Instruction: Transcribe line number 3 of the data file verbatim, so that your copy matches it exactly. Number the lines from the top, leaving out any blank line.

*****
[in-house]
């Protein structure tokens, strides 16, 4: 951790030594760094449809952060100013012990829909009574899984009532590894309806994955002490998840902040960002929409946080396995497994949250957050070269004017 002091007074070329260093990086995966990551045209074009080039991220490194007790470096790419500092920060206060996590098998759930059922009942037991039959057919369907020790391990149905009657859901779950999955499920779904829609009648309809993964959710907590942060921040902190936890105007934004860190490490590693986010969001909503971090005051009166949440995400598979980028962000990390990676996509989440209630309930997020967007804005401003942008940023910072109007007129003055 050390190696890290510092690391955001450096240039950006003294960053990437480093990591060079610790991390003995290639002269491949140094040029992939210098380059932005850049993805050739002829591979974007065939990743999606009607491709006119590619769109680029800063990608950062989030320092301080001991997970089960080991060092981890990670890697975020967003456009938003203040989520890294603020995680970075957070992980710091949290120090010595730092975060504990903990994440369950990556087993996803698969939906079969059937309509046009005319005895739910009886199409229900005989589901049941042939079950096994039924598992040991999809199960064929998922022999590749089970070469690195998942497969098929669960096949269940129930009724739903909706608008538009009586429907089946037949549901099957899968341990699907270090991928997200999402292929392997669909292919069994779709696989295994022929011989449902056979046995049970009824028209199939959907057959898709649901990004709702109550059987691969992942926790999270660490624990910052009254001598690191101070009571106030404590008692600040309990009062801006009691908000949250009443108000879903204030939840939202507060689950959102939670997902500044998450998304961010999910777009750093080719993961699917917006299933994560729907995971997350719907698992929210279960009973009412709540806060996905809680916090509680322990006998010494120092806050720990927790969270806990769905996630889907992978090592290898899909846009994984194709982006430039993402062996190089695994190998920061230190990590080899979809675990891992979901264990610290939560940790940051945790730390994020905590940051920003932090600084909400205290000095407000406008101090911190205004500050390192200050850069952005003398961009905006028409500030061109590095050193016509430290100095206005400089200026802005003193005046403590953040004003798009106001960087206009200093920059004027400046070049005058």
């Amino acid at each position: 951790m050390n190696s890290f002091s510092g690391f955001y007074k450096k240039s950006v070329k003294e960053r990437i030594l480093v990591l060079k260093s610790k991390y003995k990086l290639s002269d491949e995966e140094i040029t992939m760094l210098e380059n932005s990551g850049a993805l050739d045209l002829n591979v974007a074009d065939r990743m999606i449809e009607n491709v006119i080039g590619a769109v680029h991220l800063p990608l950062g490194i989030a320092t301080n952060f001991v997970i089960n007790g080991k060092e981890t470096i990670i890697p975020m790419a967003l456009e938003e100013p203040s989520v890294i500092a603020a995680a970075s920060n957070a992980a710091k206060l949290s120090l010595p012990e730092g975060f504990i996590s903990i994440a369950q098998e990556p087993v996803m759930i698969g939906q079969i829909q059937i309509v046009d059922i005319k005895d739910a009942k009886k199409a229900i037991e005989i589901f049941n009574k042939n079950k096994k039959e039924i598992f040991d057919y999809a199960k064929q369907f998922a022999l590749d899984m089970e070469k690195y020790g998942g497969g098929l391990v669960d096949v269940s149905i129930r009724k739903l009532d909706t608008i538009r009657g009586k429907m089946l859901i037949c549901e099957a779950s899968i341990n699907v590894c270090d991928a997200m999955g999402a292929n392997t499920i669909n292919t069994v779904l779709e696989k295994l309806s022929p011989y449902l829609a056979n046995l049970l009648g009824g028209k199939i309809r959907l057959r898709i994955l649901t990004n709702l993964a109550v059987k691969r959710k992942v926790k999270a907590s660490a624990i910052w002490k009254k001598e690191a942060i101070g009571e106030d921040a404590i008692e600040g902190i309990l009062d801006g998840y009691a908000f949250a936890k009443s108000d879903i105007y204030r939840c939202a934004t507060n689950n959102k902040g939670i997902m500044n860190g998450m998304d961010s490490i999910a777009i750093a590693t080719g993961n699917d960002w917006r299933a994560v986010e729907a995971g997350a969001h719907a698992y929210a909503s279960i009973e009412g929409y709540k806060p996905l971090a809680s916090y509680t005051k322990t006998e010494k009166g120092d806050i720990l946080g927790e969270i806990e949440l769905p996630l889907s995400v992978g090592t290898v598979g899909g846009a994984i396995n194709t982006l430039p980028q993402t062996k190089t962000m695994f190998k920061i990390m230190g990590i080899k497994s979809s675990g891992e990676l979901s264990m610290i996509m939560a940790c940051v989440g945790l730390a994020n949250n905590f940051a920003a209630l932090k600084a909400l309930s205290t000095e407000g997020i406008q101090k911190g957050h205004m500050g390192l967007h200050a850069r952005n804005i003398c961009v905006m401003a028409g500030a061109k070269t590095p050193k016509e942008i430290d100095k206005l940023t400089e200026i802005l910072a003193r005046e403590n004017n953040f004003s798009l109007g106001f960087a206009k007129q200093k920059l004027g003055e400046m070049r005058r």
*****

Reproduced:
């Amino acid at each position: 951790m050390n190696s890290f002091s510092g690391f955001y007074k450096k240039s950006v070329k003294e960053r990437i030594l480093v990591l060079k260093s610790k991390y003995k990086l290639s002269d491949e995966e140094i040029t992939m760094l210098e380059n932005s990551g850049a993805l050739d045209l002829n591979v974007a074009d065939r990743m999606i449809e009607n491709v006119i080039g590619a769109v680029h991220l800063p990608l950062g490194i989030a320092t301080n952060f001991v997970i089960n007790g080991k060092e981890t470096i990670i890697p975020m790419a967003l456009e938003e100013p203040s989520v890294i500092a603020a995680a970075s920060n957070a992980a710091k206060l949290s120090l010595p012990e730092g975060f504990i996590s903990i994440a369950q098998e990556p087993v996803m759930i698969g939906q079969i829909q059937i309509v046009d059922i005319k005895d739910a009942k009886k199409a229900i037991e005989i589901f049941n009574k042939n079950k096994k039959e039924i598992f040991d057919y999809a199960k064929q369907f998922a022999l590749d899984m089970e070469k690195y020790g998942g497969g098929l391990v669960d096949v269940s149905i129930r009724k739903l009532d909706t608008i538009r009657g009586k429907m089946l859901i037949c549901e099957a779950s899968i341990n699907v590894c270090d991928a997200m999955g999402a292929n392997t499920i669909n292919t069994v779904l779709e696989k295994l309806s022929p011989y449902l829609a056979n046995l049970l009648g009824g028209k199939i309809r959907l057959r898709i994955l649901t990004n709702l993964a109550v059987k691969r959710k992942v926790k999270a907590s660490a624990i910052w002490k009254k001598e690191a942060i101070g009571e106030d921040a404590i008692e600040g902190i309990l009062d801006g998840y009691a908000f949250a936890k009443s108000d879903i105007y204030r939840c939202a934004t507060n689950n959102k902040g939670i997902m500044n860190g998450m998304d961010s490490i999910a777009i750093a590693t080719g993961n699917d960002w917006r299933a994560v986010e729907a995971g997350a969001h719907a698992y929210a909503s279960i009973e009412g929409y709540k806060p996905l971090a809680s916090y509680t005051k322990t006998e010494k009166g120092d806050i720990l946080g927790e969270i806990e949440l769905p996630l889907s995400v992978g090592t290898v598979g899909g846009a994984i396995n194709t982006l430039p980028q993402t062996k190089t962000m695994f190998k920061i990390m230190g990590i080899k497994s979809s675990g891992e990676l979901s264990m610290i996509m939560a940790c940051v989440g945790l730390a994020n949250n905590f940051a920003a209630l932090k600084a909400l309930s205290t000095e407000g997020i406008q101090k911190g957050h205004m500050g390192l967007h200050a850069r952005n804005i003398c961009v905006m401003a028409g500030a061109k070269t590095p050193k016509e942008i430290d100095k206005l940023t400089e200026i802005l910072a003193r005046e403590n004017n953040f004003s798009l109007g106001f960087a206009k007129q200093k920059l004027g003055e400046m070049r005058r």